Insufficient intake of nutrients and energy (malnutrition) and weight loss are common in people with amyotrophic lateral sclerosis (ALS).
Decreased food intake occurs mainly because of symptoms such as difficulty swallowing, as well as issues with hand grip and movement. In addition, digestive symptoms can cause an imbalance between food intake and utilization, resulting in insufficient energy supply.
Malnutrition can worsen muscle weakness and make it difficult for the body to fight infections.
Nutritional therapy with the help of proper diet and nutritional supplements may help prevent or alleviate malnutrition and slow the progression of ALS.
The nutritional requirements of every patient are different, and it is essential to develop a dietary plan that will suit the patient’s specific needs in consultation with a doctor and trained dietician.
In some cases, a diet high in fat and low in carbohydrate such as the ketogenic diet may be helpful in ALS patients. The ketogenic diet focuses on using a different type of fuel source called ketone bodies that are produced by the liver using fats. When the body is deprived of energy, ketone bodies are utilized as energy stores. Because ALS patients may also experience energy deprivation due to malnutrition, a ketogenic diet may be helpful. A preclinical study in a mouse model of ALS showed that oxidative stress was lowered in animals fed a fat-rich diet; it also improved their chances of survival compared to animals on a calorie-restricted diet. Another study showed that a ketogenic fat-rich diet improved motor function in ALS mice compared to the standard diet.
A study compared the impact of a high-carbohydrate and high-fat diet on body weight and body mass index (BMI) in ALS patients. After 12 weeks of the diet, both groups attained a stable body weight and an increase in BMI. Although not statistically significant, the patients on the high-fat diet had a better improvement in weight compared with a high-carbohydrate diet. Overall, researchers concluded that a high-calorie diet is suitable for patients with ALS.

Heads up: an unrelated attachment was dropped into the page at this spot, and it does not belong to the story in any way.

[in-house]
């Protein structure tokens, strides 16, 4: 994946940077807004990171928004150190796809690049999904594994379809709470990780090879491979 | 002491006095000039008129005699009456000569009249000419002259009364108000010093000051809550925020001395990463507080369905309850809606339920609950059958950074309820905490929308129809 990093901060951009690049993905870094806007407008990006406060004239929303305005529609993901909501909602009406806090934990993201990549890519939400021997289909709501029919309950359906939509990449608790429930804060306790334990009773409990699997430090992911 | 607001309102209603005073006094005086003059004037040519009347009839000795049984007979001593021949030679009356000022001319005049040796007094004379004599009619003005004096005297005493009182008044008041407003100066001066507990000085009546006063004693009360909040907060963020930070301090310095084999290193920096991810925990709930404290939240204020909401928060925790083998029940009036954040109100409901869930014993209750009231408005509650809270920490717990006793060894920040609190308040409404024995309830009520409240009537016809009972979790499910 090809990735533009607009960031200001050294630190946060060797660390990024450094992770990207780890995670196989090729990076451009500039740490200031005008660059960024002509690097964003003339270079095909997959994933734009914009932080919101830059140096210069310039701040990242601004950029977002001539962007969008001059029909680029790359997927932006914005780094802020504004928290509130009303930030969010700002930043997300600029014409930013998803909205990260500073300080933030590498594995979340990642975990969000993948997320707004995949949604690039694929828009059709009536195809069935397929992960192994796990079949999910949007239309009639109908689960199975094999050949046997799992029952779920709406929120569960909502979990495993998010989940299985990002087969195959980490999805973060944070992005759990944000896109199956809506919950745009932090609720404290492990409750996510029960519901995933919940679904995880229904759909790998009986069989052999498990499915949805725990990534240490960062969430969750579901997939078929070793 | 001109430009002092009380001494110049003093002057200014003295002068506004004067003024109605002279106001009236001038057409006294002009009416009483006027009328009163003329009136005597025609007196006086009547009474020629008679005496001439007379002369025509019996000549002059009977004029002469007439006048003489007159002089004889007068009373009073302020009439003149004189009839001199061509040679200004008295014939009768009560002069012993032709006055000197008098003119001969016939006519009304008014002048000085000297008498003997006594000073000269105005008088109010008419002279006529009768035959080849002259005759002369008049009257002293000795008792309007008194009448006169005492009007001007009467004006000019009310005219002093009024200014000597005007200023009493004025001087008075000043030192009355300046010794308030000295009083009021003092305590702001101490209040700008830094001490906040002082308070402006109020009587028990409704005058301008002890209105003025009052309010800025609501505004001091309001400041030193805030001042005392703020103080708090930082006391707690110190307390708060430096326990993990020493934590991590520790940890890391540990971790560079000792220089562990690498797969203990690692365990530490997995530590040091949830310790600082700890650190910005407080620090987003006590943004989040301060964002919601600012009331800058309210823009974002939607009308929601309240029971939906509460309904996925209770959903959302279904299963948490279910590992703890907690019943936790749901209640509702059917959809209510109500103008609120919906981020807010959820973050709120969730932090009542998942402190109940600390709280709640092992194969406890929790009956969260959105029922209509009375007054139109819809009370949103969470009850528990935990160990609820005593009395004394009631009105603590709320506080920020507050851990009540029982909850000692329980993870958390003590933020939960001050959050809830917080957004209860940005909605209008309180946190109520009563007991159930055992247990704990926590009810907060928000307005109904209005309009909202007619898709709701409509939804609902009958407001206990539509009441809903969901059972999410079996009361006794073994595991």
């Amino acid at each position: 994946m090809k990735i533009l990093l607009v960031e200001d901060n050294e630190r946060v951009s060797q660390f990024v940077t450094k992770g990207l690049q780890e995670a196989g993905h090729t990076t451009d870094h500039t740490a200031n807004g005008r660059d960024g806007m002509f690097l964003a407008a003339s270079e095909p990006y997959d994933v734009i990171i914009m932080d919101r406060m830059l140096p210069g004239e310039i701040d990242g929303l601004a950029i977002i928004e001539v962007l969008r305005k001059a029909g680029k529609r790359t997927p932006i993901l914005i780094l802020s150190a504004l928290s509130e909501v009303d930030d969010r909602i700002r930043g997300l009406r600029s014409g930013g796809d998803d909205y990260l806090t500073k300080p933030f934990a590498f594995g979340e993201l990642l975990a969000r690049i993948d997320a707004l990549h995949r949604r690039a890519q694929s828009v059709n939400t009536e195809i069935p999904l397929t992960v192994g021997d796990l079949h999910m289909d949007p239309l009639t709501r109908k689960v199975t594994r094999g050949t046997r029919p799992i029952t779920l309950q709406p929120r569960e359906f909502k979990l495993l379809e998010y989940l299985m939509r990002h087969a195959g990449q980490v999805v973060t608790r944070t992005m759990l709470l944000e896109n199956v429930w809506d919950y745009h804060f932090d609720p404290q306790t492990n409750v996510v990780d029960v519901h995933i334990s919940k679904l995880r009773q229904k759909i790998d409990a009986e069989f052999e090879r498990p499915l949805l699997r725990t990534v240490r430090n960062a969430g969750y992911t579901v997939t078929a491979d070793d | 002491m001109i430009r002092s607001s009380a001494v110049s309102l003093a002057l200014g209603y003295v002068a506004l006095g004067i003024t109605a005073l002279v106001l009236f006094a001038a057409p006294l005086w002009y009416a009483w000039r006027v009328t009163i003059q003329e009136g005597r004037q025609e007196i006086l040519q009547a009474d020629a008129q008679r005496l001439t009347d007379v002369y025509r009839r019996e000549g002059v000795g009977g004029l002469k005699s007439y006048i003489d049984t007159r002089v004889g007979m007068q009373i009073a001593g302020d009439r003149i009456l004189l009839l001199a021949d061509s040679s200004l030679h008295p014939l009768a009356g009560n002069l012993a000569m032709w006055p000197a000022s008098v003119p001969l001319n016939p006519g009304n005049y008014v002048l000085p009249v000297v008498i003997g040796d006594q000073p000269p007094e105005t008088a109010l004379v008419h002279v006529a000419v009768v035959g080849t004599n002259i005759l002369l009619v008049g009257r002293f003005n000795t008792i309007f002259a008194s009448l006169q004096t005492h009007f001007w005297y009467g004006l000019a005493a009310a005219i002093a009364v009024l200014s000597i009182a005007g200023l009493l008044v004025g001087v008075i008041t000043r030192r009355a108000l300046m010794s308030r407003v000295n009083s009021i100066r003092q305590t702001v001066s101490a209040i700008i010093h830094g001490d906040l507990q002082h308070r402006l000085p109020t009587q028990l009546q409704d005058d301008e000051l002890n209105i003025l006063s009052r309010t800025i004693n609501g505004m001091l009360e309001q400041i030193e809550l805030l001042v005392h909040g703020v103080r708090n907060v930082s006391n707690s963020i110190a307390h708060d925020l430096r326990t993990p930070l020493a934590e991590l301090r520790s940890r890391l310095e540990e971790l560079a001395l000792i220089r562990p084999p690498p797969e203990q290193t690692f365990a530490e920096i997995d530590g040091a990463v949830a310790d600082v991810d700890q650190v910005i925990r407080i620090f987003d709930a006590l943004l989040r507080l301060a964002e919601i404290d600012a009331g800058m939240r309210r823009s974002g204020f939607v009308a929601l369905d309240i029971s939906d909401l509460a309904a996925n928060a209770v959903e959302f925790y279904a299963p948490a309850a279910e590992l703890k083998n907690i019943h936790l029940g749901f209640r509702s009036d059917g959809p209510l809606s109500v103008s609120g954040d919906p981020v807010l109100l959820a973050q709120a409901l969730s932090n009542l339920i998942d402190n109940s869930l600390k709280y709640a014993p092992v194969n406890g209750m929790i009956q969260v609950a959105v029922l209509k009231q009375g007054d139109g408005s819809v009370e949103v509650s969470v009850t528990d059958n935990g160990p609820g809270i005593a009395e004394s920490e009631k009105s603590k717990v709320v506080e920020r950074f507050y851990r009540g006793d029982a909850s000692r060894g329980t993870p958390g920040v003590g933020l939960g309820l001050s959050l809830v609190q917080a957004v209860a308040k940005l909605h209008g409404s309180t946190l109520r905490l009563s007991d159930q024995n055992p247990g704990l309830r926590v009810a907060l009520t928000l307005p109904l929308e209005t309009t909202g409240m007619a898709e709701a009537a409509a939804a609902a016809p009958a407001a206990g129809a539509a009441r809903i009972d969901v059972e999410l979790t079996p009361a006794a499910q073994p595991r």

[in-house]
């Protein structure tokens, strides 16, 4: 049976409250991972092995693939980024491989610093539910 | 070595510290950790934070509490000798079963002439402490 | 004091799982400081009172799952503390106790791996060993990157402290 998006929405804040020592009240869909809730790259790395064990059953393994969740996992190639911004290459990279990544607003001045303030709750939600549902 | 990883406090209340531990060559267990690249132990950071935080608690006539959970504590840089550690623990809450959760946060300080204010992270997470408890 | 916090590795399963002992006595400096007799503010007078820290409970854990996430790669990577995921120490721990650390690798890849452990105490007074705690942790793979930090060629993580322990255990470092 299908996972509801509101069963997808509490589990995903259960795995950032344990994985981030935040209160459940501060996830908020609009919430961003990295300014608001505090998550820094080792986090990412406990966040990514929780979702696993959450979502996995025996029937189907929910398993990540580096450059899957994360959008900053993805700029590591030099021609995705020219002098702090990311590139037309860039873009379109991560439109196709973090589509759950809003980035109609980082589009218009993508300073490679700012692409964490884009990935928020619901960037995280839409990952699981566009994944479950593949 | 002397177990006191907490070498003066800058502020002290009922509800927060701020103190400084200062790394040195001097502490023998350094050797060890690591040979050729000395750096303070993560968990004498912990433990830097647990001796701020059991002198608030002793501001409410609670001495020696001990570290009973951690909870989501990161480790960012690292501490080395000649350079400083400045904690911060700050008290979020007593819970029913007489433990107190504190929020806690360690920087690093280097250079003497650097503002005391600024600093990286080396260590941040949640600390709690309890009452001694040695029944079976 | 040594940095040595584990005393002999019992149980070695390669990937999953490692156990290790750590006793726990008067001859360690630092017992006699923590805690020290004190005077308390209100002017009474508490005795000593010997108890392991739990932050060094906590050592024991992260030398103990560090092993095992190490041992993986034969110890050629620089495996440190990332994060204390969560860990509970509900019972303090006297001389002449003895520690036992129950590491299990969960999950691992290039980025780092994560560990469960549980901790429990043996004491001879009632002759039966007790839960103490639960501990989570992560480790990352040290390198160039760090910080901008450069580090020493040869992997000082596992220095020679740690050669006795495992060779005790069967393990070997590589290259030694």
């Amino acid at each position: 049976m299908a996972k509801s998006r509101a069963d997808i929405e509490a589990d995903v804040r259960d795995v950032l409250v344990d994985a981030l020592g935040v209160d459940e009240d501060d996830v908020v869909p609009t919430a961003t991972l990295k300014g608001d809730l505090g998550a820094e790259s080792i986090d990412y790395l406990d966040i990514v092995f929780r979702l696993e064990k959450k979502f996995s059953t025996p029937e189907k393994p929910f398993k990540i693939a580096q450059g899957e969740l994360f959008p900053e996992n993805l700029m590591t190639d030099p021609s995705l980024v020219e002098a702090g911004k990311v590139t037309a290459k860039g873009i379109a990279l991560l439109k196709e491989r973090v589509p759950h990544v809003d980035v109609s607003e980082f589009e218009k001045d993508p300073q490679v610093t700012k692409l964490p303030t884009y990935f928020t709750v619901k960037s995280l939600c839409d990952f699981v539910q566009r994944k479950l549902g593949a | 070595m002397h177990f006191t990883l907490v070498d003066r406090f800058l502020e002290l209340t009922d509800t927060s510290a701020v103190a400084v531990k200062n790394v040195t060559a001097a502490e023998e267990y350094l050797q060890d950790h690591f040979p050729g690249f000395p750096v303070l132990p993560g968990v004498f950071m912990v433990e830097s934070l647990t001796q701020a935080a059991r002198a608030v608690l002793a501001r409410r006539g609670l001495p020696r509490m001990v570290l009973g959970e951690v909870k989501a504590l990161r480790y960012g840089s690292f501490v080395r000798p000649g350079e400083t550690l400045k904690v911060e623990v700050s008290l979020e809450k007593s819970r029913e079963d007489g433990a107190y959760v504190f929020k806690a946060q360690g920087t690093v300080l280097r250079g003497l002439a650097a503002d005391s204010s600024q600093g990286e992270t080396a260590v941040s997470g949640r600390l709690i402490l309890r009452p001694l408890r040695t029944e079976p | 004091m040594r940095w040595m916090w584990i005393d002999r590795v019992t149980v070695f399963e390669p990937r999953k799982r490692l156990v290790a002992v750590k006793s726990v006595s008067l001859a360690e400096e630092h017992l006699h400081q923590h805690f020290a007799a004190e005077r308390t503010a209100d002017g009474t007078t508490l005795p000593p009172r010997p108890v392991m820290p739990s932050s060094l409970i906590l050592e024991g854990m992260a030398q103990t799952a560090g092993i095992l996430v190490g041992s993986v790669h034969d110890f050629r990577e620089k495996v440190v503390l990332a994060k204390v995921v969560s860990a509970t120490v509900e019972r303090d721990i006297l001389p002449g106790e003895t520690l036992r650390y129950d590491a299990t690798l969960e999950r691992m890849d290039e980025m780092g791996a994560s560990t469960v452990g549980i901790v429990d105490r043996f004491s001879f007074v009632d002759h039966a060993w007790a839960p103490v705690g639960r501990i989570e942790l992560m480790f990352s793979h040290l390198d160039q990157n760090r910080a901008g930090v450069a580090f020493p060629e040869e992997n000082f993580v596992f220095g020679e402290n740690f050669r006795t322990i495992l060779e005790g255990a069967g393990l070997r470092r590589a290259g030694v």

A Phase 3 clinical study (NCT00983983) tested the safety, tolerability, and efficacy of three tube feeding formulas, developed by Abbott, that are high in fat (Oxepa), high in calories (Jevity 1.5), or normal diets (Jevity 1.0) in ALS patients with gastrostomy or jejunostomy tube.
The study recruited 20 patients. Eight received Jevity 1.5, six received Oxepa, and six received the control Jevity 1.0. Participants received the diets for four months with a follow-up period of five months. The high-calorie diet (Jevity 1.5) was tolerated best, with fewer side effects compared to the other diets. The impact of the high-fat diet (Oxepa) was not statistically significant compared with the control diet. The team concluded that hypercaloric tube feeding could serve as a potential nutritional intervention for ALS patients.
One patient reported that a paleolithic diet, which is rich in fresh fruits and vegetables, healthy fats, lean proteins, fish, and unprocessed meat, has contributed to meeting his energy requirements and improved his functional ability. A clinical trial (NCT03659422) will assess the safety of a modified paleolithic diet and its effect on weight gain, ALS symptoms, and quality of life. The study aims to enroll 10 ALS patients, ages 18 to 80.